Yesterday I went on a hike on one of my favorite trails. I hadn’t been on it much lately, as I had been enjoying the discovery of other trails before winter sets in. But right now, I’m simply trying to ensure that I get in some daily movement as part of a self-care regimen during a personally difficult time.
I’m guessing that I’ve hiked this particular trail at least 50 times—if not twice that number—since I moved to Colorado. I love the convenience of it being within the city limits, free of charge, and the fact that the trail has enough of an incline that it actually feels like a workout. Plus, the scenery is stunning.
It’s actually a system of trails, so I’m able to vary my route each time that I go up there. This is part of why I can hike there several times a week and still feel like it’s a different experience each time.
Because I hadn’t been up there in a few weeks, I was able to marvel at how the trail had changed since my last visit. At this time of year, pine needles are scattered on the ground, and the occasional deciduous trees are mostly barren. Loose gravel is more common now that the first snowfall has occurred, which reminds me to pay attention to where my feet land.
As I was hiking today, I contemplated how my hikes are kind of like my meditations, even when I’m not sitting still with my eyes closed. I have a number of visualization tools that I draw on in meditation, but I don’t use all of them every single day.
If I’m in a rush, I might simply sit for a few minutes and run through a number of tools that I’ve learned, or I might focus on a single one. When I have more time, I’ll sit for quite a while to see what emerges.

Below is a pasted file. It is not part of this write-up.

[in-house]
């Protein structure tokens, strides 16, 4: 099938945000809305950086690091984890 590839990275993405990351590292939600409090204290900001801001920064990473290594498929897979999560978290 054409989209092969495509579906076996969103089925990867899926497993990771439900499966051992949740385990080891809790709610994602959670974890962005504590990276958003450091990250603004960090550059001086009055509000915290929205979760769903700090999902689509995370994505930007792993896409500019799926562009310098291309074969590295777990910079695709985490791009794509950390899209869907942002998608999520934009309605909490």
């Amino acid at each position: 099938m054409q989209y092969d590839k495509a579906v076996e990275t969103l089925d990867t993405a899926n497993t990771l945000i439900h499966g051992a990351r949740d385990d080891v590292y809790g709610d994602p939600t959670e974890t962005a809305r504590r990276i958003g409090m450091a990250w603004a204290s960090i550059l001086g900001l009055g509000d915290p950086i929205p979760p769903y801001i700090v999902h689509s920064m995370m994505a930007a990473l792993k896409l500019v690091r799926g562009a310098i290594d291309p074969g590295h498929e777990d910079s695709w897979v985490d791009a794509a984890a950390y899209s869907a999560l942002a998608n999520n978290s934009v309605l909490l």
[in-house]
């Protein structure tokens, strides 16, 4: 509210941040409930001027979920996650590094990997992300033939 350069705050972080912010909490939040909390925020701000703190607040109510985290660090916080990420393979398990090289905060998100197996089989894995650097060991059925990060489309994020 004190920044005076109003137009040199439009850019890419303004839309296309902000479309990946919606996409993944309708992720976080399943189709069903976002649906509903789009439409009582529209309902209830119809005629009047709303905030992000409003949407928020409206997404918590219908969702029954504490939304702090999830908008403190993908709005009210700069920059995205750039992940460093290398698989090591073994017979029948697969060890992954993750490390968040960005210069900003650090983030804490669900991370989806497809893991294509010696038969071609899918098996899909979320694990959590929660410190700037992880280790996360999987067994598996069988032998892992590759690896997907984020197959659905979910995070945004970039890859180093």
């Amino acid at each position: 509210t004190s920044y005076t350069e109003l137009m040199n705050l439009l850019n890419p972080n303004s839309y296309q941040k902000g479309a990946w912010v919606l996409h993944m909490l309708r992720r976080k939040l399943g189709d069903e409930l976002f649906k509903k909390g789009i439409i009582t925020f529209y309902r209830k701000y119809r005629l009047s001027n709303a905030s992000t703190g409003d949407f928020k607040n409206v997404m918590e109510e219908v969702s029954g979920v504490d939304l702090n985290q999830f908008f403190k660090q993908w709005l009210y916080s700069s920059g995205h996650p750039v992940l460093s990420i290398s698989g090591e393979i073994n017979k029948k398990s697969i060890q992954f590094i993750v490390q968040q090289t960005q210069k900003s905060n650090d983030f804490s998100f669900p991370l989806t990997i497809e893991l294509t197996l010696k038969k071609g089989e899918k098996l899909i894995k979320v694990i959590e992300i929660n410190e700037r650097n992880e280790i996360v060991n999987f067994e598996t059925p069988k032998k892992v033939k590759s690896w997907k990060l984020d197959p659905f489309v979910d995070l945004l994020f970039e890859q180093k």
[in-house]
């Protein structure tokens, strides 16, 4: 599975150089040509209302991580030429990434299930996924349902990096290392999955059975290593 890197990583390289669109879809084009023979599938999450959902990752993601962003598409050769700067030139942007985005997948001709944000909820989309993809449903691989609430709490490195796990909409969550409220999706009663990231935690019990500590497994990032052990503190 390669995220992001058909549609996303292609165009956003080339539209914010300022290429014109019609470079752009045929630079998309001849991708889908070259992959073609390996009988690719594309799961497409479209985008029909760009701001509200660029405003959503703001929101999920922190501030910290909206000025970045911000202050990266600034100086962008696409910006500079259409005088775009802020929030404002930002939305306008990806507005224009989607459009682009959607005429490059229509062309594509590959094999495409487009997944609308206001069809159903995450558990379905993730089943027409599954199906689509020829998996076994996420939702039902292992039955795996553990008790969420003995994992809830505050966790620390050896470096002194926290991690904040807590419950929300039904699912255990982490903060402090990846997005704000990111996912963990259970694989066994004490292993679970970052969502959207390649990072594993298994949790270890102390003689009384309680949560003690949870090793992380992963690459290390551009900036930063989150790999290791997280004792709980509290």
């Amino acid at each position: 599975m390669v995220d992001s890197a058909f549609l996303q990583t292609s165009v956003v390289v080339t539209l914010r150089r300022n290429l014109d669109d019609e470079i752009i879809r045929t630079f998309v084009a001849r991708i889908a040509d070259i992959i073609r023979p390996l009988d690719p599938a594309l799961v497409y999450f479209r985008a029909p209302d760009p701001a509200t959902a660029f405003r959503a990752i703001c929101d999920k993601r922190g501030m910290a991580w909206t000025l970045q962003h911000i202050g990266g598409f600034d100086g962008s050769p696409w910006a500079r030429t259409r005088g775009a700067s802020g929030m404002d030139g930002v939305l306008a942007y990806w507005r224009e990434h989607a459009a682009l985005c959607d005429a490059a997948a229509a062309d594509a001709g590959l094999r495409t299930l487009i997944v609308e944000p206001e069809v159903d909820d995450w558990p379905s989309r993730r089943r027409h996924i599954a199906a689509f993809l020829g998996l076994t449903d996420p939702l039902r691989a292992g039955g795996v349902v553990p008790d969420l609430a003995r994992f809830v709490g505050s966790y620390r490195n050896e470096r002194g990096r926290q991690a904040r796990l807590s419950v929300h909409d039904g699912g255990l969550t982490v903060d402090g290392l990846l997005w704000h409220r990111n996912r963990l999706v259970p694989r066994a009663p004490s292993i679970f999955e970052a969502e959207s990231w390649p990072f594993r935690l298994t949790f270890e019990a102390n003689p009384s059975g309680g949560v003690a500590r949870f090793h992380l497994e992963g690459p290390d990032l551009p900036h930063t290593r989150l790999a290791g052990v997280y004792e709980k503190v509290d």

Although I use these tools regularly, I still find that the experience with a given tool varies over time. It’s not the same exact experience every day, just as my mood, energy level, and daily routine can fluctuate.
Back to the hiking trail … I stood in one spot and took several photos today with my phone. It’s interesting how a single frame can vary based on where I put the focus.
In the first picture, the sky is fairly accurately portrayed as a deep blue, but the rocks look too dark. The second picture is more representative of the reddish rock coloration, but the sky is way too overexposed.
This third image is a closer depiction of the actual landscape as seen through my eyes, but still not exact. I find it fascinating how, even when we’re standing still and looking straight ahead, our perspective can change based on the filter through which we’re gazing.
The same is true with a sitting meditation practice. Each experience is different, and that’s part of what makes the process so powerful. I love that my relationship to my meditation practice changes over time. Just as the changing seasons impact my external environment, my inner world has its own shifts and transitions. I’m grateful for those shifts, even in the midst of life’s challenges.